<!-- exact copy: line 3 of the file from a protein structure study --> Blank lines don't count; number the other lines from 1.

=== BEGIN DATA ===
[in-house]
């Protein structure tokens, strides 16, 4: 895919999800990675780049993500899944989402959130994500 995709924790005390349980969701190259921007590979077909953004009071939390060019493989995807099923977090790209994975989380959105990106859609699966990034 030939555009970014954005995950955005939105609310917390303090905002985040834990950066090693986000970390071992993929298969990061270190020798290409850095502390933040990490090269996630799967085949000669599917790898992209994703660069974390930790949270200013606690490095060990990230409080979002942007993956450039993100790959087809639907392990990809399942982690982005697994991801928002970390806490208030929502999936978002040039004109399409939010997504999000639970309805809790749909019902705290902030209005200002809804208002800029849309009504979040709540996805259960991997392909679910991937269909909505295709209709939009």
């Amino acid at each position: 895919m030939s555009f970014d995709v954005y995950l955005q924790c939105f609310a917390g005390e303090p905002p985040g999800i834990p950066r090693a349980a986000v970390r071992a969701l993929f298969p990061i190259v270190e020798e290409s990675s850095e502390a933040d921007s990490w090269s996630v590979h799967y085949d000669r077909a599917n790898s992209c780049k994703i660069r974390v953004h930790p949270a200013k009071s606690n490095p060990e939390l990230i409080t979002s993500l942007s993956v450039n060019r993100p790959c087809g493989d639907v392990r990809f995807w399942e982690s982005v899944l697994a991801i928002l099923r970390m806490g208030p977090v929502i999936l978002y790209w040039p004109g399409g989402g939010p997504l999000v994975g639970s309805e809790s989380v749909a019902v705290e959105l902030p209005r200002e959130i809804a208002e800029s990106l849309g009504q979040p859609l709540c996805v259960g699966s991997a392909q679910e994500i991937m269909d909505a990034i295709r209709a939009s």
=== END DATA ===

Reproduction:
């Amino acid at each position: 895919m030939s555009f970014d995709v954005y995950l955005q924790c939105f609310a917390g005390e303090p905002p985040g999800i834990p950066r090693a349980a986000v970390r071992a969701l993929f298969p990061i190259v270190e020798e290409s990675s850095e502390a933040d921007s990490w090269s996630v590979h799967y085949d000669r077909a599917n790898s992209c780049k994703i660069r974390v953004h930790p949270a200013k009071s606690n490095p060990e939390l990230i409080t979002s993500l942007s993956v450039n060019r993100p790959c087809g493989d639907v392990r990809f995807w399942e982690s982005v899944l697994a991801i928002l099923r970390m806490g208030p977090v929502i999936l978002y790209w040039p004109g399409g989402g939010p997504l999000v994975g639970s309805e809790s989380v749909a019902v705290e959105l902030p209005r200002e959130i809804a208002e800029s990106l849309g009504q979040p859609l709540c996805v259960g699966s991997a392909q679910e994500i991937m269909d909505a990034i295709r209709a939009s």